Blu-ray and high definition is certainly the right media for picture clarity to make 3D in the home a reality and with no new video format to push on the consumer this year, and also true High Definition 1080p TV's becoming mainstream 3D is the next technology being pushed on us.
There is a problem with 3D that is being asked by many, is it a gimmick? Or can this really be a serious contender for the next big thing in the home? The big problem with 3D is that you need glasses to enjoy the effect, and for a 2hour+ movie this can be a strain on the eyes.
With 3D television the like of Samsung are discussion having 3D broadcast for normal TV programs, but can you really see whole families sitting down for an evenings entertainment wearing 3D specs, and how much are these specs going to be? For a family of 4 this could get expensive, which means were into a niche market now, and to make money from 3D it has to be marketed to the mainstream.
Cost again is where there is a big problem, the hardware companies want us to upgrade all our home entertainment equipment once more for 3D. We willingly did this for DVD because we could see the advantage. We were less willing but again we did it for high def because we could see the advantage, but for 3D, where is the advantage, why should we buy new TV's and players to sit in our houses wearing a pair of silly glasses?
Personally I think there is a place for 3D in the home, but it's for children to enjoy movies like Up on their PS3 with a TV in their own rooms, or the couple sitting down for a couple of hours watching Avatar on a Saturday night, not for television broadcasts for a whole evening, I don't want, or need, Eastenders or Jonathan Ross in 3D!
Moving on the other big thing at CES was the bigger and bigger screen on the TV's that are getting thinner and thinner. There was evidence of OLED but this generally for the smaller screen devices, the bigger sets were generally LCD, and very very thin and light.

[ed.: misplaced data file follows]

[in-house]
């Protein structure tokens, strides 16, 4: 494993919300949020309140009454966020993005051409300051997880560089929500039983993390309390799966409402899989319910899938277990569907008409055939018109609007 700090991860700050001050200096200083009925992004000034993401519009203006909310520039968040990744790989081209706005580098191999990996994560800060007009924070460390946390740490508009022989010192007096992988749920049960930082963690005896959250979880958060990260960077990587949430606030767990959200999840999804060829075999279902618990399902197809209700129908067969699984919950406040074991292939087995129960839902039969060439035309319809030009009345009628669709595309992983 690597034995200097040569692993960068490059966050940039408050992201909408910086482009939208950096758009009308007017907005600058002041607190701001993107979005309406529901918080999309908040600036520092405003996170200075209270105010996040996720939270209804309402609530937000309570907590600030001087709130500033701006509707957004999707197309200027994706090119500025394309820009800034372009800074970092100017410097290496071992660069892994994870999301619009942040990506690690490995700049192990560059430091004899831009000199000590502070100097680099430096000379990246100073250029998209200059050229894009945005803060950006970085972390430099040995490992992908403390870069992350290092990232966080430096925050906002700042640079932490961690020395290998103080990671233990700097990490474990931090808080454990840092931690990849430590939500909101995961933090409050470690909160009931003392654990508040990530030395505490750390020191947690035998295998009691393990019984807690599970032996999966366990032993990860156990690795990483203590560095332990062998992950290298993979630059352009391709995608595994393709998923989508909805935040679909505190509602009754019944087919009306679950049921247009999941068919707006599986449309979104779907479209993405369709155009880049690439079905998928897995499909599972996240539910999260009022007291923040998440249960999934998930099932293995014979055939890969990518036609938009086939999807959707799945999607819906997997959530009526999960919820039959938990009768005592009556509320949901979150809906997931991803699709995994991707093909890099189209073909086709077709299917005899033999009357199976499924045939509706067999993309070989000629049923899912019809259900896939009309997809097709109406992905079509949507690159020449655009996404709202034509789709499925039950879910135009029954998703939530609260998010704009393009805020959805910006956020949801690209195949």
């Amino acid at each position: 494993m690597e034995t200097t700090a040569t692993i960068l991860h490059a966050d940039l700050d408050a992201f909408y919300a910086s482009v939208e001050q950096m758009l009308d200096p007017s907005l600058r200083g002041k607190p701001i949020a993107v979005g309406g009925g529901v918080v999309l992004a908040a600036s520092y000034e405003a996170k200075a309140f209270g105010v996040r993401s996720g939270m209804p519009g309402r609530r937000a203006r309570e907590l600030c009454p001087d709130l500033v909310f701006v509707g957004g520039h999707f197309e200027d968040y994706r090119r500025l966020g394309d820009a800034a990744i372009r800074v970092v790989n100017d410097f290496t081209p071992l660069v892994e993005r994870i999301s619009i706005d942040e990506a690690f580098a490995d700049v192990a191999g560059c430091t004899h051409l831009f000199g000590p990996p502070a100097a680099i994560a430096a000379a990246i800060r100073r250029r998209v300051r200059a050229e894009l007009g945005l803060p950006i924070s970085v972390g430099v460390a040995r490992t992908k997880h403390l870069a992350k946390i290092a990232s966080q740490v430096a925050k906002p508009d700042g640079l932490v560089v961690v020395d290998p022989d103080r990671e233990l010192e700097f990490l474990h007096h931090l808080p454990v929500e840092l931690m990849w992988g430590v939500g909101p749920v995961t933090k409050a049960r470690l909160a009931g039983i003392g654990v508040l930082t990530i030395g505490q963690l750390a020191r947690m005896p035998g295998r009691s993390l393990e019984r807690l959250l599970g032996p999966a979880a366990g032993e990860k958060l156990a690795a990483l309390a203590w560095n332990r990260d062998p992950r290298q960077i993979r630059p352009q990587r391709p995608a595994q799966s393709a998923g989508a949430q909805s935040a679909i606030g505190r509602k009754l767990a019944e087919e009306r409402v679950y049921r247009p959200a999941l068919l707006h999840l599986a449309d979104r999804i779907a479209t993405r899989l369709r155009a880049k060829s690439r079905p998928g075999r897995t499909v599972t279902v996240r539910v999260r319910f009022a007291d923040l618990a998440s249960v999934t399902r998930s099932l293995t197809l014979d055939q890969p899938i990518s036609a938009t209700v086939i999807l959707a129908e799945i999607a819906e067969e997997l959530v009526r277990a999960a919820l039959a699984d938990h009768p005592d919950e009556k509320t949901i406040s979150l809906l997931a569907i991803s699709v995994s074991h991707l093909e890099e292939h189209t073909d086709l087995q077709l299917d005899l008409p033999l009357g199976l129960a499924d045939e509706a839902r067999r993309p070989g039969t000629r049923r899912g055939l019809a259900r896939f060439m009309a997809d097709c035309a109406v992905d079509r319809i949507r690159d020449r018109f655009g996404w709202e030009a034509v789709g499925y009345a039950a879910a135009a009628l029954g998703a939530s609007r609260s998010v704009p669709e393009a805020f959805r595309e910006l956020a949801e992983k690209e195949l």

8th June 2009
For home video enthusiasts today is a very sad day as Pioneer have announced they will stop making laserdisk players this month (June 2009).
Initially brought to market in 1978 under the name of DiscoVision the 12 inch disks were going to revolutionise home entertainment and bring that cinema quality high definition picture to the home.
Although the technology inside the huge players was far superior to that of it's magnetic tape (VHS and Beta) equivalents the lack of storage (60 minutes on each side) and high price stopped them from becoming a mainstream purchase.
American video enthusiasts took to the devices as did the Japanese, but Europe never really embraced the devices. VHS had a strong hold, and by the time people realised that their £15 film on the fragile tape was a bad idea and looked for alternatives the 5 inch DVD was hitting the market.
Here is a list of the top selling films on the Laserdisk format:
Despite it's hard life the format has laser 30 years and sold a quite respectable 360 million units. Disks didn't shift that many, Star Wars was one of the biggest sellers with 100,000 sold and The Lion King not far behind, although exact sales data is hard to find.Check out the wikipedia page and an article on the demise at hometheatermag.com.